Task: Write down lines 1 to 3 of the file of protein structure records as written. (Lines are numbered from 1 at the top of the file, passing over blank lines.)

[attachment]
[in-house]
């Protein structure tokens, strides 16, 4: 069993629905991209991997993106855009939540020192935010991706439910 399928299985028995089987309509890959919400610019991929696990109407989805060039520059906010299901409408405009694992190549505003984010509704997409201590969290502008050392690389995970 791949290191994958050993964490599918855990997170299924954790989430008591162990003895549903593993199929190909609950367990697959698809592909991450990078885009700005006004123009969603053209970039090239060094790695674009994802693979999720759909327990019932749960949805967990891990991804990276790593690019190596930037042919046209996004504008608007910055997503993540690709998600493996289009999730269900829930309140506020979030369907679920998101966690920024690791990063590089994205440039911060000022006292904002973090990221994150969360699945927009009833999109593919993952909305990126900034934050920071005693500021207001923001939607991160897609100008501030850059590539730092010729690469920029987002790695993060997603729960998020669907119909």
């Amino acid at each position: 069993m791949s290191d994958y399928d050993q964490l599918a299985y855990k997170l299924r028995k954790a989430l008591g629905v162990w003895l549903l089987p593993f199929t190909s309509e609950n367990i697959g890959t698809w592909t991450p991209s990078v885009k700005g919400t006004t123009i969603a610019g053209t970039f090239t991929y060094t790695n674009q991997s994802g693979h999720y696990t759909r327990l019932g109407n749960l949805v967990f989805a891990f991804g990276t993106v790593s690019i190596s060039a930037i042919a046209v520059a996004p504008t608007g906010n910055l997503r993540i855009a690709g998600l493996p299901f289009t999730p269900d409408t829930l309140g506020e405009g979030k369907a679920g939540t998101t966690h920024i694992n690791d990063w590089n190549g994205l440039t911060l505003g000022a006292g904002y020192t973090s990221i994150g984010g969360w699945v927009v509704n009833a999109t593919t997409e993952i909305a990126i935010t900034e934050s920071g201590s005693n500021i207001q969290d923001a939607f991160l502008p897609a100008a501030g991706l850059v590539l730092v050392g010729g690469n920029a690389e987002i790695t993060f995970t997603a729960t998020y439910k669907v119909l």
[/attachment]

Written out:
[in-house]
């Protein structure tokens, strides 16, 4: 069993629905991209991997993106855009939540020192935010991706439910 399928299985028995089987309509890959919400610019991929696990109407989805060039520059906010299901409408405009694992190549505003984010509704997409201590969290502008050392690389995970 791949290191994958050993964490599918855990997170299924954790989430008591162990003895549903593993199929190909609950367990697959698809592909991450990078885009700005006004123009969603053209970039090239060094790695674009994802693979999720759909327990019932749960949805967990891990991804990276790593690019190596930037042919046209996004504008608007910055997503993540690709998600493996289009999730269900829930309140506020979030369907679920998101966690920024690791990063590089994205440039911060000022006292904002973090990221994150969360699945927009009833999109593919993952909305990126900034934050920071005693500021207001923001939607991160897609100008501030850059590539730092010729690469920029987002790695993060997603729960998020669907119909």
């Amino acid at each position: 069993m791949s290191d994958y399928d050993q964490l599918a299985y855990k997170l299924r028995k954790a989430l008591g629905v162990w003895l549903l089987p593993f199929t190909s309509e609950n367990i697959g890959t698809w592909t991450p991209s990078v885009k700005g919400t006004t123009i969603a610019g053209t970039f090239t991929y060094t790695n674009q991997s994802g693979h999720y696990t759909r327990l019932g109407n749960l949805v967990f989805a891990f991804g990276t993106v790593s690019i190596s060039a930037i042919a046209v520059a996004p504008t608007g906010n910055l997503r993540i855009a690709g998600l493996p299901f289009t999730p269900d409408t829930l309140g506020e405009g979030k369907a679920g939540t998101t966690h920024i694992n690791d990063w590089n190549g994205l440039t911060l505003g000022a006292g904002y020192t973090s990221i994150g984010g969360w699945v927009v509704n009833a999109t593919t997409e993952i909305a990126i935010t900034e934050s920071g201590s005693n500021i207001q969290d923001a939607f991160l502008p897609a100008a501030g991706l850059v590539l730092v050392g010729g690469n920029a690389e987002i790695t993060f995970t997603a729960t998020y439910k669907v119909l």